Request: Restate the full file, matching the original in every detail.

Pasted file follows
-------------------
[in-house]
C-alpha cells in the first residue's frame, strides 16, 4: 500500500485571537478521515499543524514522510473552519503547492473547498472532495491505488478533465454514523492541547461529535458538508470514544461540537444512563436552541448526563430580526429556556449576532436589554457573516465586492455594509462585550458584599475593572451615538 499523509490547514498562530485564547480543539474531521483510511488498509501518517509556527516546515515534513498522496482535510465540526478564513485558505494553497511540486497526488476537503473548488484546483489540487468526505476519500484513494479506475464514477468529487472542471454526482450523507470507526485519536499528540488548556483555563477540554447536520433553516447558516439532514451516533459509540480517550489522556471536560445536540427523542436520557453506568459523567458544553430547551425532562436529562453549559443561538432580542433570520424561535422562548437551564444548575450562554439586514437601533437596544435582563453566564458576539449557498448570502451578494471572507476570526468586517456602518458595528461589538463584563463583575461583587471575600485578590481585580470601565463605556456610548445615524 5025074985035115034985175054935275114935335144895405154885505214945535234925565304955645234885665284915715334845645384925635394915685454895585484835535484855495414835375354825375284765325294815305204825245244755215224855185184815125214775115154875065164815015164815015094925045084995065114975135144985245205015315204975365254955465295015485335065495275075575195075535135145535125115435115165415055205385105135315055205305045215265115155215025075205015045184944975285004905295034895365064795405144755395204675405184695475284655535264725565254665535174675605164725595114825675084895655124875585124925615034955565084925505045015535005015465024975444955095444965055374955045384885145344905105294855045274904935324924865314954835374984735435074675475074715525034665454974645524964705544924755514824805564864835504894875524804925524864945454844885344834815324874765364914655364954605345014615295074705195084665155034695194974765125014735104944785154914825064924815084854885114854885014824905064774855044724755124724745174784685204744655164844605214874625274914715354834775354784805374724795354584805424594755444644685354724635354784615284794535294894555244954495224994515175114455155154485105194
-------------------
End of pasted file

[in-house]
C-alpha cells in the first residue's frame, strides 16, 4: 500500500485571537478521515499543524514522510473552519503547492473547498472532495491505488478533465454514523492541547461529535458538508470514544461540537444512563436552541448526563430580526429556556449576532436589554457573516465586492455594509462585550458584599475593572451615538 499523509490547514498562530485564547480543539474531521483510511488498509501518517509556527516546515515534513498522496482535510465540526478564513485558505494553497511540486497526488476537503473548488484546483489540487468526505476519500484513494479506475464514477468529487472542471454526482450523507470507526485519536499528540488548556483555563477540554447536520433553516447558516439532514451516533459509540480517550489522556471536560445536540427523542436520557453506568459523567458544553430547551425532562436529562453549559443561538432580542433570520424561535422562548437551564444548575450562554439586514437601533437596544435582563453566564458576539449557498448570502451578494471572507476570526468586517456602518458595528461589538463584563463583575461583587471575600485578590481585580470601565463605556456610548445615524 5025074985035115034985175054935275114935335144895405154885505214945535234925565304955645234885665284915715334845645384925635394915685454895585484835535484855495414835375354825375284765325294815305204825245244755215224855185184815125214775115154875065164815015164815015094925045084995065114975135144985245205015315204975365254955465295015485335065495275075575195075535135145535125115435115165415055205385105135315055205305045215265115155215025075205015045184944975285004905295034895365064795405144755395204675405184695475284655535264725565254665535174675605164725595114825675084895655124875585124925615034955565084925505045015535005015465024975444955095444965055374955045384885145344905105294855045274904935324924865314954835374984735435074675475074715525034665454974645524964705544924755514824805564864835504894875524804925524864945454844885344834815324874765364914655364954605345014615295074705195084665155034695194974765125014735104944785154914825064924815084854885114854885014824905064774855044724755124724745174784685204744655164844605214874625274914715354834775354784805374724795354584805424594755444644685354724635354784615284794535294894555244954495224994515175114455155154485105194